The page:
The Common Sense Guide to Improving Palliative Care > Assuring Comfort > 5.11 Tools and Resources: A Starter Guide to Symptom-Specific Treatment

Sick To Death book cover This extract from the online edition of The Common Sense Guide to Improving Palliative Care is used with permission.

Tools and Resources: A Starter Guide to Symptom-Specific Treatment

Symptom Treatment Possibilities
Shortness of Breath /
Dyspnea
  • Change position.
  • Use relaxation techniques.
  • Improve airway circulation.
  • Dispense medications: opioids, such as morphine; sedatives, such as benzodiazepines; oxygen; corticosteroids;or bronchodilators, as needed.
  • Use a fan, which encourages the individual to feel that air is available.
  • Unclutter the environment.
  • Do not rush the patient, and allow for breaks for the patient to catch his or her breath during activities.
  • Provide supplemental oxygen.
Fatigue
  • Conserve energy.
  • Improve sleep.
  • Exercise, or provide physical therapy.
  • Dispense medications: psychostimulants; low-dose corticosteroids (e.g., dexamethasone or prednisone); antidepressants; trial of erythropoietin for fatigue caused by anemia.
  • Provide rest periods between activities.
Dry Mouth
  • Drink lots of fluids, except in the active dying phase, when fluid intake might be detrimental.
  • Maintain good oral hygiene.
  • Provide humidified air.
  • Suck on ice or vitamin C tablets.
  • Chew sugarless gum.
  • Use artificial saliva, provided in a spray form.
  • Swab the mouth with cool water.
Appetite
  • Eat small, frequent meals.
  • Eat high-calorie, high-protein foods, and take nutritional supplements.
  • Obtain nutritional counseling.
  • Trial of medication: corticosteroid, megestrol acetate, dronabinol, cyproheptadine, pentoxifylline.
Weight Loss
  • Protect the skin, provide for debility, try supplements, but accept weight loss as normal dying.
Nausea and Vomiting
  • Take antinausea medication.
  • Snack on frequent light meals throughout the day.
  • Avoid fried, spicy, or acidic foods.
  • Maintain oral hygiene.
  • Provide fresh air.
  • Avoid strong odors.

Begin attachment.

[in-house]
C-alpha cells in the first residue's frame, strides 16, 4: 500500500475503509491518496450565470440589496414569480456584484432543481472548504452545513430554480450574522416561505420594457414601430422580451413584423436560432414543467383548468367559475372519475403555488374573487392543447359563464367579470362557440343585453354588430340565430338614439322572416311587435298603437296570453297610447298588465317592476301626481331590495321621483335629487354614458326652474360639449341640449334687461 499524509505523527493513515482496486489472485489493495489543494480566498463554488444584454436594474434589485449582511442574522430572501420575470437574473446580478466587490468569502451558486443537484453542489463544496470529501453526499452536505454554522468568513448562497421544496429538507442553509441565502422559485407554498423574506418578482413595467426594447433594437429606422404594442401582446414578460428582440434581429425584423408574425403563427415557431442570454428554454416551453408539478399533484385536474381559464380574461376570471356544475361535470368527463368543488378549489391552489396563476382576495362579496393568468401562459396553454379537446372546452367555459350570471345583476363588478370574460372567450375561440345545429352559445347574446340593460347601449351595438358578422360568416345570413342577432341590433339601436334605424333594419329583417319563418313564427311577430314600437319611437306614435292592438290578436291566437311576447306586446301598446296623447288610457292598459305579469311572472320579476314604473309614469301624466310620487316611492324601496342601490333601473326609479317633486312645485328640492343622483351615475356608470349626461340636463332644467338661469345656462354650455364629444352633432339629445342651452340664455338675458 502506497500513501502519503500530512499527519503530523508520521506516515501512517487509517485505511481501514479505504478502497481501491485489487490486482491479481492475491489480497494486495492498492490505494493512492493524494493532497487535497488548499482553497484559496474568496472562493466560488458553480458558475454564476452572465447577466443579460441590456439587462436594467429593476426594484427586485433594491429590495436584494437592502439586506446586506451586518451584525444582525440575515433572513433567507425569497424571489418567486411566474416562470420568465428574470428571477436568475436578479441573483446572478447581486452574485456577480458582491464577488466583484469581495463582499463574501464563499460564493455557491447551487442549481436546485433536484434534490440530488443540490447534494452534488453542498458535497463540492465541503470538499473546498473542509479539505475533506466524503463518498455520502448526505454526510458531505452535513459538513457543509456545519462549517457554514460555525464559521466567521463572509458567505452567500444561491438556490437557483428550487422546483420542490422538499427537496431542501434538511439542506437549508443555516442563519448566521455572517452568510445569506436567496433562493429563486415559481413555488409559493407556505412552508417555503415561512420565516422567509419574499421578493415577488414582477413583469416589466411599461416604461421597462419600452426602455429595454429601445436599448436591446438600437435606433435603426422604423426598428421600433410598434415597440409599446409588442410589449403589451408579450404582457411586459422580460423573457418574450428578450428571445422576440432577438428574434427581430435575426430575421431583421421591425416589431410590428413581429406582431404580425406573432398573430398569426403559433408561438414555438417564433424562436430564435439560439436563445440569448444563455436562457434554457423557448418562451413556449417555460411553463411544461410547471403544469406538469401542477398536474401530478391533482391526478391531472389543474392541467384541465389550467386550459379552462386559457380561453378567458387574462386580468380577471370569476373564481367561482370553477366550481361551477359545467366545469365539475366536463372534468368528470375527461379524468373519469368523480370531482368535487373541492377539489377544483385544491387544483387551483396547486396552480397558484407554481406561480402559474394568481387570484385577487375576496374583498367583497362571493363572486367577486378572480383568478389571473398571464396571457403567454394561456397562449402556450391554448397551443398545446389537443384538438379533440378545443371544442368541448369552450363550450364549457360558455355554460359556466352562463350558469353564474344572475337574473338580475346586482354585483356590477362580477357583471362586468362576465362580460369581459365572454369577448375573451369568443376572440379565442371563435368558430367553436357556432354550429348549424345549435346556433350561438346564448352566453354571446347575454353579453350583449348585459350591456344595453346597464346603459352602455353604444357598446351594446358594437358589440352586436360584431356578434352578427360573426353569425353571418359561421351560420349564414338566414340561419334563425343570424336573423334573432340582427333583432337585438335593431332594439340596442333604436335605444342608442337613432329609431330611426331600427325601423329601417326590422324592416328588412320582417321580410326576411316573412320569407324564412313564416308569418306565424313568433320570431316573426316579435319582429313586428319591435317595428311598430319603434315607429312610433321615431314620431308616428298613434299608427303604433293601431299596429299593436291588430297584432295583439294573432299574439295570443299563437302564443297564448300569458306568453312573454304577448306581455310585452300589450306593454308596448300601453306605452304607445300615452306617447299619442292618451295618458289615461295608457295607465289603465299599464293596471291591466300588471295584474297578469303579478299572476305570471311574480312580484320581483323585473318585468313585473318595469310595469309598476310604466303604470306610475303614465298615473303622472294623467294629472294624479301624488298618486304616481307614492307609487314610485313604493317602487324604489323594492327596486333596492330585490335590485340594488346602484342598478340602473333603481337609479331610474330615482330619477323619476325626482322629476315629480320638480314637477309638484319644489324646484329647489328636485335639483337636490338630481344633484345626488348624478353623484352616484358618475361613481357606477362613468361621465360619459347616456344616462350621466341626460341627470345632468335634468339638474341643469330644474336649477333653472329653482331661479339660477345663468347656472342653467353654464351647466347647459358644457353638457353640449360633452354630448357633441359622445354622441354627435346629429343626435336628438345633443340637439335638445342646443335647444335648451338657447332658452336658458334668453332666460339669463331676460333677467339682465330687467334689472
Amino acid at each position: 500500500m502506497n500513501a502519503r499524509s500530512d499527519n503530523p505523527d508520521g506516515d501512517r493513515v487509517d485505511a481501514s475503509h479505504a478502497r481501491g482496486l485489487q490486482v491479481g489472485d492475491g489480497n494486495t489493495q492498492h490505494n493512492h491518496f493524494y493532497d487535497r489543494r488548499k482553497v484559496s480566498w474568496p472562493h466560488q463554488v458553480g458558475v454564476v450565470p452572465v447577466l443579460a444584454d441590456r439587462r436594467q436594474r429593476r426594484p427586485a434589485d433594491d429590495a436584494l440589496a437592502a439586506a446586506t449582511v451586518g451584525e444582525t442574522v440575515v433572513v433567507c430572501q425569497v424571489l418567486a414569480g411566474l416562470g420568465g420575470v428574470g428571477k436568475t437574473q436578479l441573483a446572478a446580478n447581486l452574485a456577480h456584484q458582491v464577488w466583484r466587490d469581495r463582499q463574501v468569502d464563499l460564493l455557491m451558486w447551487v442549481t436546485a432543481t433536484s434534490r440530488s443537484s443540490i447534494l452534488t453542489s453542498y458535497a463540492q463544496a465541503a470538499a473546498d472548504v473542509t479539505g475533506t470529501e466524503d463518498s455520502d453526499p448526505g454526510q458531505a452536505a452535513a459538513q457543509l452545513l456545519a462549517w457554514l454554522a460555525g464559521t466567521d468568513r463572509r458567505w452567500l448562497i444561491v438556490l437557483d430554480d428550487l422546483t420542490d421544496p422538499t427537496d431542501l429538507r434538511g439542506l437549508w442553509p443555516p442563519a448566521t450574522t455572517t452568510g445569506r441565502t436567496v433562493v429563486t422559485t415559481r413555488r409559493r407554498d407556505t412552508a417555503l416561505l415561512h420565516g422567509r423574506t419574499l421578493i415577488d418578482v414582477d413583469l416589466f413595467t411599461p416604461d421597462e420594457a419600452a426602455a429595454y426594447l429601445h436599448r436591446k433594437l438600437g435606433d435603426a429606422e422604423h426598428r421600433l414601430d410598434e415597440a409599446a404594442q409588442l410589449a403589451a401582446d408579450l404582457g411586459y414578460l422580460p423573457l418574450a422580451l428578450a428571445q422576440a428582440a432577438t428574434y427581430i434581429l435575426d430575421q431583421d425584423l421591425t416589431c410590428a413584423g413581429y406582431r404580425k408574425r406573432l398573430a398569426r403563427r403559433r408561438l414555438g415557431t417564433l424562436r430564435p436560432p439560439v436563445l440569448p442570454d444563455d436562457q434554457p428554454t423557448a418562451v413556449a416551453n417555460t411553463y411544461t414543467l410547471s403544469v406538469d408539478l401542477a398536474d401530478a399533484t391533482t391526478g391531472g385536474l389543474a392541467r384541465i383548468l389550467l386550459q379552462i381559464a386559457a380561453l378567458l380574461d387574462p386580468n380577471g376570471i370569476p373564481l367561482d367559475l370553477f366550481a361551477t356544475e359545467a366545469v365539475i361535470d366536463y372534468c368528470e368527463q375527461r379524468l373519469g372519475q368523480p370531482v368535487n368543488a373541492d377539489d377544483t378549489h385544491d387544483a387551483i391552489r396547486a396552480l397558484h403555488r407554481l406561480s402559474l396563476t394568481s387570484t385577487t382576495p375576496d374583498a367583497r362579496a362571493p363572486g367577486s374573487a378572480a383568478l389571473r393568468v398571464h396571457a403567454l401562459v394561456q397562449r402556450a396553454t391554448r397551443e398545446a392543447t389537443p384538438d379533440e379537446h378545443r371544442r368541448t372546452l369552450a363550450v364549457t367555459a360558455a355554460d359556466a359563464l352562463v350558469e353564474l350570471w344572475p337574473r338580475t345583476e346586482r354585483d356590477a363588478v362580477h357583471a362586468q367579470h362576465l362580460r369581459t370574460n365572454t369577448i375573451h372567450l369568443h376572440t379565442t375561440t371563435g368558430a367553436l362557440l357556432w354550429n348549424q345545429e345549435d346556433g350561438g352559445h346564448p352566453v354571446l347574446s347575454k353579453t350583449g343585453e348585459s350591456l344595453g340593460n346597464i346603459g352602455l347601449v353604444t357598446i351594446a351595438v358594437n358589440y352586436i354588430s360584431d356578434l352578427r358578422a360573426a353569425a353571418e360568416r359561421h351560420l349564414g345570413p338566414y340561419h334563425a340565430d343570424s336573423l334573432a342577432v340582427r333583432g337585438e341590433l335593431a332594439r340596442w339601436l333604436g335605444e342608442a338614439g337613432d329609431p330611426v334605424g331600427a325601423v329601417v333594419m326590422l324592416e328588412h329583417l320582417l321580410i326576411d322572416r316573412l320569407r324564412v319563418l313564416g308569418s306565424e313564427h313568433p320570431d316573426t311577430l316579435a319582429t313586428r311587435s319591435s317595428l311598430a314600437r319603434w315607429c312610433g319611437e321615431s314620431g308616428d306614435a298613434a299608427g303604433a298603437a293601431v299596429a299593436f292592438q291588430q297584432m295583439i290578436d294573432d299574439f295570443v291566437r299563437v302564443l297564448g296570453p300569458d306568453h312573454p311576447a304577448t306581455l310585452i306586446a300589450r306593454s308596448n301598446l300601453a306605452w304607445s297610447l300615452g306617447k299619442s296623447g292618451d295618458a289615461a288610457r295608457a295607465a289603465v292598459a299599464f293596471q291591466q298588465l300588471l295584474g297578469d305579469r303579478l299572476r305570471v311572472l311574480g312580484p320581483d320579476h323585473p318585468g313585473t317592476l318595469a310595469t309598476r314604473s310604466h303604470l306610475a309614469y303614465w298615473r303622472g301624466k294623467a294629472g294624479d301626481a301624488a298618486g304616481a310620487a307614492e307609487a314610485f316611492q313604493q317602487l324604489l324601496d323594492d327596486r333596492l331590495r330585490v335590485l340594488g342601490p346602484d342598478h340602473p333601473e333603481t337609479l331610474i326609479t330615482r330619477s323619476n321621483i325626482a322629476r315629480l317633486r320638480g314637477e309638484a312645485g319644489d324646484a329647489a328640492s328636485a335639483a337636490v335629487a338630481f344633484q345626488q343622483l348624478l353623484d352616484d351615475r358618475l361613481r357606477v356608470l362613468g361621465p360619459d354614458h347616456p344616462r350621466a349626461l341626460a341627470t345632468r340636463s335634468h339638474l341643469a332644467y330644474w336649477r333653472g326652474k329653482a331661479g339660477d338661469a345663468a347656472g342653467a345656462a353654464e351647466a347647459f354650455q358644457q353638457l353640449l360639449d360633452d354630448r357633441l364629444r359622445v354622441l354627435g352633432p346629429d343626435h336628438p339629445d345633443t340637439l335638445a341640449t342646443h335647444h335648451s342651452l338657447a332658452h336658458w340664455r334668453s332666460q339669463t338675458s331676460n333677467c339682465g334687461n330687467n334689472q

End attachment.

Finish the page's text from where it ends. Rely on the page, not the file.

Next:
• Provide rest and relaxation.
  • Intake clear fluids.
Pressure Ulcers
  • Keep skin dry and clean.
  • Check skin daily for pressure sores and other skin irritations.
  • Turn a bedridden person every few hours, alternating positions.
  • Keep the heels off the bed.
  • Encourage the patient to get out of bed as much as possible.
  • Never leave the patient lying or sitting in wet clothes or bedding.
  • Make sure the bedding is not wrinkled or irritating the patient's skin.
  • Promote a balanced, nutritious diet that is high in protein.
  • Do not open or break blisters.
  • Put dry, clean gauze on any open areas until a clinician can assess and provide appropriate dressings.
  • Alternate pressure pad or special pressure-reducing mattress and seating pads.
Anxiety
  • Teach stress-management techniques, such as progressive relaxation, guided imagery, and hypnosis.
  • Provide counseling.
  • Encourage support from family, friends, spiritual leaders, and peers.
  • Maintain control of pain, side effects from medication and other medical conditions, where possible.
  • Trial of medication: benzodiazepines, other tranquilizers (such as the phenothiazines and haloperidol), antihistamines (e.g., hydroxyzine), antidepressants, opioids.
Depression
  • Exercise, if able, including walking.
  • Dispense antidepressant medication, including methylphenidate (when appropriate) for quick relief.
  • Manage pain and other distressing symptoms.
  • Provide counseling.
  • Encourage support from spiritual leaders, family, friends, and peers found through support groups.
  • Teach stress relief and pain management techniques, such as relaxation, guided imagery, and distraction.
Adapted from www.stoppain.org. Used with permission.

What Are the Best Symptom-Management Tools That I Can Use to Assess My Patients?

There are many instruments available for measurement of multiple symptoms (MSAS, Rotterdam Symptom Checklist, Symptom Distress Scale).

What Are Some Good Websites for Symptom-Management Resources?

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